Will Arkansas outspend the competition?
College football is almost over, and it hurts a little. As always at the close of the college football season, the coaching carousel starts turning round and round. Kentucky and now Tennessee have both parted ways with their head coaches, and Auburn will likely follow suit shortly. If Auburn fires Chizik, those schools collectively will spend close to $15 million to fire their coaches, and the money spending shows no sign of slowing its flow either.
The amount of money being paid to college football coaches has been on the rise for some time. As far as coaches’ salaries go, the SEC leads the way. Why not? We lead in everything else. The highest paid coach in the land is in the SEC, Nick Saban, who currently earns around $5.4 million per year. The SEC has three of the top ten highest paid coaches in the college game, with Les Miles and Gene Chizik receiving $4.1 and $3.6 million respectively. All of the other SEC coaches are currently earning over $1 million. The lowest paid was Joker Phillips formerly of Kentucky was making $1.7 million. (Caveat: With Vanderbilt being a private school, Coach James Franklin’s salary info isn’t released publicly.)
The real question is will, or can, the Razorback Foundation keep up.
Along with a long list of names being thrown around in Arkansas, so are large sums of money that Arkansas is willing to pay. CBS Sports online reported on Sunday that Arkansas and Tennessee could be in a bidding war for the services of John Gruden. Reports also began surfacing Monday that Arkansas has offered Gruden the job with the common number being floated around being in the $6.1 million range. That is a huge number! A number that is almost hard to believe. One of the poorest states in the union would be home to the highest paid college football coach, the highest by almost a million dollars. It would come close to doubling what the former motorcycle-loving head Hog was getting paid. Petrino was bringing home around $3.6 million with incentives when he went for his joy ride.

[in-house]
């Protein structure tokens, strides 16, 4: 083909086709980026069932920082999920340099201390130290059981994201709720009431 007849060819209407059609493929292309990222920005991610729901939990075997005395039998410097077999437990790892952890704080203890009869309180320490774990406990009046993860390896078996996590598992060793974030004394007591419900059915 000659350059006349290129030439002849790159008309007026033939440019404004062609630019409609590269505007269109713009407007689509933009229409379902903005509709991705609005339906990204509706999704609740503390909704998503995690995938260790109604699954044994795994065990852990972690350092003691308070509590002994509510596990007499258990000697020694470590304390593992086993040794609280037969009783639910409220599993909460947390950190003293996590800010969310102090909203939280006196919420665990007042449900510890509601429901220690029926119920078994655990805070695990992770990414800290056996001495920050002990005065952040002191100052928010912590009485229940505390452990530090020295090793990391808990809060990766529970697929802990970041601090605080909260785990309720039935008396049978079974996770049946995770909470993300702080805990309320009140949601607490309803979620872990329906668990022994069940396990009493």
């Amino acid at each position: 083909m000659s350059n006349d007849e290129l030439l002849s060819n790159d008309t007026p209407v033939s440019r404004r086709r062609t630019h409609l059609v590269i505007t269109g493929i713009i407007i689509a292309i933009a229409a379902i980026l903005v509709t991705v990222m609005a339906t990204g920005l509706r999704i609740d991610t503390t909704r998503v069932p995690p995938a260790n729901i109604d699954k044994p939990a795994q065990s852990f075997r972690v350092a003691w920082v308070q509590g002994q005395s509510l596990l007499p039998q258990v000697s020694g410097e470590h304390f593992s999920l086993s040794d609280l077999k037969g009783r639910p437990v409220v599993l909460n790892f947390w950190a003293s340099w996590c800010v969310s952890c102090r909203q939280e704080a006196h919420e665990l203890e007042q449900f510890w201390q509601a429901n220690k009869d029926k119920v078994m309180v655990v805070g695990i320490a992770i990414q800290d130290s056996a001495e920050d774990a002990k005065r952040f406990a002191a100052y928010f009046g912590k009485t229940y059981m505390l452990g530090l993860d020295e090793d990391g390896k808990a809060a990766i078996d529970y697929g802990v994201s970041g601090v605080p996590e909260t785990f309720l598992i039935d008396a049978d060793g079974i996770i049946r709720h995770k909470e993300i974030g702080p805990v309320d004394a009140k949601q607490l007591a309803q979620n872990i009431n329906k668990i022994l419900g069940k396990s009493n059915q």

When you stop and think about that kind of money, it’s kind of shocking. The new coach would make about $6 million more than the Arkansas governor. One could argue that the football coaches’ decisions are more important. That amount of money would also be almost more than any two PAC12 coaches together (those whose salaries are publicly known anyway).
Arkansas did see stratospheric revenue rise while Petrino was piling up wins, with donations rising more than 359%, and the athletic administration hasn’t slowed in spending either. With a new football operations center, new practice fields, new jumbo-tron, ribbon boards at DWRRS, new floor at Bud Walton, basketball practice facility, indoor baseball and track training facility and on and on and on. $6 million dollars a year seems like a huge outlay for one coach with all the other projects underway.
Arkansas athletic budget in 2011 came in around $80 million. That was good enough to be ranked it 10th in the SEC, behind both Tennessee and Auburn. Tennessee has had some financial issues recently however, in 2011 they actually ended up in the red, having to dip into their reserves for about $4 million to cover expenses. It does seem some of the problems might be behind them, as they near the end of payouts owed to former coaches and athletic directors. At the close of 2011 however, Tennessee still owed around $200 million for past building projects. Either way it would seem odd for Arkansas, a school whose budget is smaller than seventy percent of the other schools in the conference, to have the highest paid football coach.
Maybe a great coach is worth it. If the wins keep coming, the money could follow. The question in front of the Arkansas Board of Trustees is the height of the income ceiling is for the Razorbacks fan base’s level of support. With nearly every game on television, it may become cheaper and easier for fans to stay home and watch the games from their couch instead of handing over larger amounts of donation money for tickets and parking passes. If that trend gets more popular, the foundation could see shrinking revenue streams. Only time will make it clear if the foundation can keep that amount of money coming in.
What seems more likely and realistic is an incentive-based pay structure. A base salary of $4 -4.5 million is reasonably reachable and let the coach earn the extra money by taking the Hogs to that ever elusive national championship. Better yet, how about creating incentives for beating Alabama? It’s something the Hogs have failed to do in the last four years.
One thing that is clear and not rumor is that over the next few weeks the money will be flowing in the SEC.
Rex Crane is a new blogger on Hog Database. He is an avid fan of all things college football, Arkansas Razorback athletics and St. Louis Cardinals Baseball. Rex will bring a real world view to the happenings around Razorback sports. You can follow Rex on twitter: @hogsncards